by Jess Walter
One day you know more dead people that live ones...
Jess Walter is a writer with a rare talent for finding humanity and emotional truths in lives lived on both sides of the law. With his third novel, Citizen Vince, Walter has crafted a story as inventive as it is suspenseful -- an irresistible tale about the price of freedom and the mystery of salvation.
It's the fall of 1980, eight days before a presidential election that pits the downtrodden Jimmy Carter against the suspiciously sunny Ronald Reagan ("Are you better off than you were four years ago?"). In a quiet house in Spokane, Washington, Vince Camden wakes up at 1:59 a.m., pockets his weekly stash of stolen credit cards, and drops in on an all-night poker game with his low-life friends on his way to his witness-protection job dusting crullers at Donut Make You Hungry. This is the sum of Vince's new life: donuts, forged credit cards, marijuana smuggled in jars of volcanic ash, and a neurotic hooker girlfriend who dreams of being a real estate agent.
But when a familiar face shows up in town, Vince realizes that no matter how far you think you've run from your past . . . it's always close behind you. Over the course of the next unforgettable week, on the run from Spokane to New York's Lower East Side, Vince Camden will negotiate a maze of obsessive cops, eager politicians, and emerging mobsters, only to find that redemption might just exist in -- of all places -- a voting booth.
Darkly funny and surprisingly hopeful, Citizen Vince is the story of a charming crook chasing the biggest score of his life: a second chance.
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1. The epigraph of Citizen Vince comes from the Tao Te Ching: "A great nation is like a great man ... he thinks of his enemy as the shadow that he himself casts." How does Ray Sticks serve Vince's shadow? Who is the shadow that Dupree must confront? And Beth? Jimmy Carter?
2. Vince Camden's interior monologue is often in the second person ("One day you know more dead people than live ones.") What does this say about him? When do we generally think of ourselves as you, in the second person? How is Vince's interior monologue sparked by the presidential debate?
3. As he's listening to the debate between Jimmy Carter and Ronald Reagan, Vince thinks that we sometimes miss the larger tides of history because we're so focused on waves of news and gossip. How are the issues that the candidates debate similar to the issues our country faces now? How are the issues and the rhetoric different?
4. Does Vince's infatuation with Kelly represent more than just an attraction to a beautiful girl? How does it differ from his relationship with Beth? What is it the two women want? Does the woman that Vince winds up with in the end of the book tell us anything about the true nature of the changes he has made?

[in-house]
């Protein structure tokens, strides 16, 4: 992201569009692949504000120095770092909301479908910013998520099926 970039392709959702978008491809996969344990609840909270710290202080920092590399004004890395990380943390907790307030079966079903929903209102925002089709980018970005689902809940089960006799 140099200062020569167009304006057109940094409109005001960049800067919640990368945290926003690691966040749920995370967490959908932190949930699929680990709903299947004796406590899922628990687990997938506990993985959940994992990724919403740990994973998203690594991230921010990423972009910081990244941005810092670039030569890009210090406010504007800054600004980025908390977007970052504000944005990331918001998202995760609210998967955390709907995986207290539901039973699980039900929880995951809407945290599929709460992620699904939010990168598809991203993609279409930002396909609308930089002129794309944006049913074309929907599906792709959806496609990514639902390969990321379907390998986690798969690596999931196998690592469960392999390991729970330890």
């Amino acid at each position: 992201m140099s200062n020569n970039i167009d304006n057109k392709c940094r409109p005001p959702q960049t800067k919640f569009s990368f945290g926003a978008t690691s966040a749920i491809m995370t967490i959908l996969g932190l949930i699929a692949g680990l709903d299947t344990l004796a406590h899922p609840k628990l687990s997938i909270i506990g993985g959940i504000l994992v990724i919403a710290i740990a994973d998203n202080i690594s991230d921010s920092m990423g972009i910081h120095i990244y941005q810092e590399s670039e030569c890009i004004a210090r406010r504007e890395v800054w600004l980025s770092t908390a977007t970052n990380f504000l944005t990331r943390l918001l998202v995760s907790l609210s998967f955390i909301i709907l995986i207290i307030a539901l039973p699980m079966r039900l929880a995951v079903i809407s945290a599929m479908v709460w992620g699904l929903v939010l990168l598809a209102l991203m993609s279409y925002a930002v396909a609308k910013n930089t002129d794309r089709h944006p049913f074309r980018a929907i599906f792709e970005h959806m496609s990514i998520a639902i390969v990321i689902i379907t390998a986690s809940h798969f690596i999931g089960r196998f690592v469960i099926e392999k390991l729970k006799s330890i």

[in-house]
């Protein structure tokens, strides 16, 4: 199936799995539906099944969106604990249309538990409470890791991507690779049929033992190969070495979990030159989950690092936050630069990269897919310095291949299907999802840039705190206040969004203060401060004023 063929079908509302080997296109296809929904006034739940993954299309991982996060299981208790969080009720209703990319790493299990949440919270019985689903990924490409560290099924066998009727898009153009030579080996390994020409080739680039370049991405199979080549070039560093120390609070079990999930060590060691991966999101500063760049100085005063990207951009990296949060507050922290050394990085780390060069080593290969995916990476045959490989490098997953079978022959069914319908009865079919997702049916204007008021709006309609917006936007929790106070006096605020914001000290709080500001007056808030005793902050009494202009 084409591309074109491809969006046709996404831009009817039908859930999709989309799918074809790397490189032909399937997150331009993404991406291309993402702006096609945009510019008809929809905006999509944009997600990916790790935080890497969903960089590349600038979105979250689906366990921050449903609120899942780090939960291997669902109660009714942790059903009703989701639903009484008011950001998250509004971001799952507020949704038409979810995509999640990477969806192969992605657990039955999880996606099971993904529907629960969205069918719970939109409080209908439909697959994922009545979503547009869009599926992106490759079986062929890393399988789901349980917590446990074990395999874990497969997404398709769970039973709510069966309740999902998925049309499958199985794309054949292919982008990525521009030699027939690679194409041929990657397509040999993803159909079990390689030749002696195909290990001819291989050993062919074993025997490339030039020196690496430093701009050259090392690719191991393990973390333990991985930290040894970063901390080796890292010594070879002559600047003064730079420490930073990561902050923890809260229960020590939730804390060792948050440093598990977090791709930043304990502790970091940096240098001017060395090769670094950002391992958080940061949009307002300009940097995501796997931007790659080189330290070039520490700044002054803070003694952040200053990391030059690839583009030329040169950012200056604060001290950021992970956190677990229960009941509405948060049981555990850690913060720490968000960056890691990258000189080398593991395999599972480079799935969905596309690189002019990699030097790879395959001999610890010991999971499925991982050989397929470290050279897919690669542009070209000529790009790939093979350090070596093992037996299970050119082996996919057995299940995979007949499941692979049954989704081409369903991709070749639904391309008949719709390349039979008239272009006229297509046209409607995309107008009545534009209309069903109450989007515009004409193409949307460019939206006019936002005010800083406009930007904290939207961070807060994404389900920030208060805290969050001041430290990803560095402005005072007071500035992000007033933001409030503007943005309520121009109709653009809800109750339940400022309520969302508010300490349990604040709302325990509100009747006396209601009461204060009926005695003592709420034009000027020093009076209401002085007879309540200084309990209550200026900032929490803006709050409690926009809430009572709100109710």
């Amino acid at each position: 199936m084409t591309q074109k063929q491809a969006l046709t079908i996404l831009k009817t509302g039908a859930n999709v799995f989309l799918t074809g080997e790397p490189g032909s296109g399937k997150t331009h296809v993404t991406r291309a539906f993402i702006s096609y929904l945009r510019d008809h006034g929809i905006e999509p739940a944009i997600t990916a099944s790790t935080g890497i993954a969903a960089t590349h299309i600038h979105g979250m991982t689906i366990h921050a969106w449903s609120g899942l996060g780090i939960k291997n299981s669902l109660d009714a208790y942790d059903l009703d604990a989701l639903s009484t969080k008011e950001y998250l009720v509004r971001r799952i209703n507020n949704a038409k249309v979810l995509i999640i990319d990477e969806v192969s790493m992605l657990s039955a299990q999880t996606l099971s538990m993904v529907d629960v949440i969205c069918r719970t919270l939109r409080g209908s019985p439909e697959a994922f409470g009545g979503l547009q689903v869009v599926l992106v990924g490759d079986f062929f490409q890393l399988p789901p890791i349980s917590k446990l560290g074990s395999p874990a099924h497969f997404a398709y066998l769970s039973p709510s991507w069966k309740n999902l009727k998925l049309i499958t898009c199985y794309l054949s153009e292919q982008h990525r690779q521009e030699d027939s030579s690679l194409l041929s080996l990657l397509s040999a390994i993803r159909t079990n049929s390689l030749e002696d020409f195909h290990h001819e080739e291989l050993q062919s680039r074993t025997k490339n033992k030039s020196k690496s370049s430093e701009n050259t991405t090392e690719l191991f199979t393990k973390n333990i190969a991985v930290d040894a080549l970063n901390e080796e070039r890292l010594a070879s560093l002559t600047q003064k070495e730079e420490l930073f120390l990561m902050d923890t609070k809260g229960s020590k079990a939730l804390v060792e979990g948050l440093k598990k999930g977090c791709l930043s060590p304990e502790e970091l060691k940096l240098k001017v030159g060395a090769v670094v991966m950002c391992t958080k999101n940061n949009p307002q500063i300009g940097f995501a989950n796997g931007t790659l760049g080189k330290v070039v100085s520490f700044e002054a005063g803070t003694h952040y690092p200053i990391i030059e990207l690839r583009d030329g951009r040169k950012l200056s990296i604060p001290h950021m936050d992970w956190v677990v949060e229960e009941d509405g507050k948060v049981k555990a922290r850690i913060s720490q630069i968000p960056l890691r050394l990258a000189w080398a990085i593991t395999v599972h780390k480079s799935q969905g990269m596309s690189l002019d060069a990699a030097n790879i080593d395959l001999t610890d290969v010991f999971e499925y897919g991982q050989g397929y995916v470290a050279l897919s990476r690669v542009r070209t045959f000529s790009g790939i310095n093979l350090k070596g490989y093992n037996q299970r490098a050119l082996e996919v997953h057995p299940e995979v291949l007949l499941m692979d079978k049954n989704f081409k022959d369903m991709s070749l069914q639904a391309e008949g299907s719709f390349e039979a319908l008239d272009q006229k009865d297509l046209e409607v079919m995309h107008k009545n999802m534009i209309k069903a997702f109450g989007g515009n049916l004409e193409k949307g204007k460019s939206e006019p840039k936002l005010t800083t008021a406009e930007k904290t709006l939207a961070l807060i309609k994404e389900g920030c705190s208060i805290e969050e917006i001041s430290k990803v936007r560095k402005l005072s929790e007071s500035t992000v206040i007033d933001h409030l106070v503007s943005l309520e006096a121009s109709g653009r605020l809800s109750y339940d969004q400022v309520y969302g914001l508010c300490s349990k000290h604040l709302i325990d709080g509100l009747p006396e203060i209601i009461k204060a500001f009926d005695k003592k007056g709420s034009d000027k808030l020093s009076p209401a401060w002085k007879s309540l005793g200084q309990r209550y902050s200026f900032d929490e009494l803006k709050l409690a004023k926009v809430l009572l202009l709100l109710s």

5. A handful of fictionalized versions of historical figures appear in Citizen Vince, from John Gotti to Jimmy Carter. How do these "real people" affect your enjoyment of the novel? Do they lend it some credence or do they distract from the story? Why do you think the author chose to include these characters?
6. The sense of place is as important to Citizen Vince as any of the characters. How do Spokane and New York differ in Vince's eyes? How do they differ in Ray's eyes? By the end of the book, why does Vince think of Spokane as his home?
7. The novel doesn't make it clear which candidate Vince voted for. Who do you think he voted for? Does it matter in the framework of the novel?
8. Vince only reads the beginning of novels, because he is so often let down by the endings. Novels, he thinks, can only end one of two ways, artfully (forced and manipulated) or truthfully (ambiguously or more often, badly). How do you think he would like the ending of Citizen Vince?
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"Suspenseful and riveting ... I loved it!"
Barbara (Grants Pass, OR)
"A sure-fire, late night page turner ... perfectly blending real-truth and plausible fiction... [Walter] remains on course for bestseller status ... destined to become the Spring/Summer 'must read.'"
Joseph (Winston Salem, NC)
"You've got to like this guy and this quirky story from Jess Walter. You want Vince to make it, and Vince wants you to think about what's important in life."
Pamela (Lenoir City, TN)
"With dialogue that grabs you by the throat, complex characters and a twisty, dark yet funny premise, Jess Walter has crafted a book that reads like the lost child of Quentin Tarantino and Elmore Leonard. Highly recommended!"
Rebecca (Cedar Hill, TX)